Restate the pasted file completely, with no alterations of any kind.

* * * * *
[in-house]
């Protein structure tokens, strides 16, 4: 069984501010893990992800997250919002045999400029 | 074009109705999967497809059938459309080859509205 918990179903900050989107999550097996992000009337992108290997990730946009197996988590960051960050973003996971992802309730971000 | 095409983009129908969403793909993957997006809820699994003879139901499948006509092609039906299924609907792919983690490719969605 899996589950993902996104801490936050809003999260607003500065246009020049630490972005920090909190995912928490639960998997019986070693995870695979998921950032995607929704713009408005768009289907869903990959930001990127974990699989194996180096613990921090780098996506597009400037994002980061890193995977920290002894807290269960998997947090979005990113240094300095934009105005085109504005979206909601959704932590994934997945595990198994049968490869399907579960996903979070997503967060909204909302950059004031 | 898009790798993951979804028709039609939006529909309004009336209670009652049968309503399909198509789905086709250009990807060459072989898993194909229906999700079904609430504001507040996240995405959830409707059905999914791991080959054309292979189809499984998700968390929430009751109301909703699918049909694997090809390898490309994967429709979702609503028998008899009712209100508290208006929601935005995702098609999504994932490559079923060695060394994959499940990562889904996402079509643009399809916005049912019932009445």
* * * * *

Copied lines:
[in-house]
């Protein structure tokens, strides 16, 4: 069984501010893990992800997250919002045999400029 | 074009109705999967497809059938459309080859509205 918990179903900050989107999550097996992000009337992108290997990730946009197996988590960051960050973003996971992802309730971000 | 095409983009129908969403793909993957997006809820699994003879139901499948006509092609039906299924609907792919983690490719969605 899996589950993902996104801490936050809003999260607003500065246009020049630490972005920090909190995912928490639960998997019986070693995870695979998921950032995607929704713009408005768009289907869903990959930001990127974990699989194996180096613990921090780098996506597009400037994002980061890193995977920290002894807290269960998997947090979005990113240094300095934009105005085109504005979206909601959704932590994934997945595990198994049968490869399907579960996903979070997503967060909204909302950059004031 | 898009790798993951979804028709039609939006529909309004009336209670009652049968309503399909198509789905086709250009990807060459072989898993194909229906999700079904609430504001507040996240995405959830409707059905999914791991080959054309292979189809499984998700968390929430009751109301909703699918049909694997090809390898490309994967429709979702609503028998008899009712209100508290208006929601935005995702098609999504994932490559079923060695060394994959499940990562889904996402079509643009399809916005049912019932009445």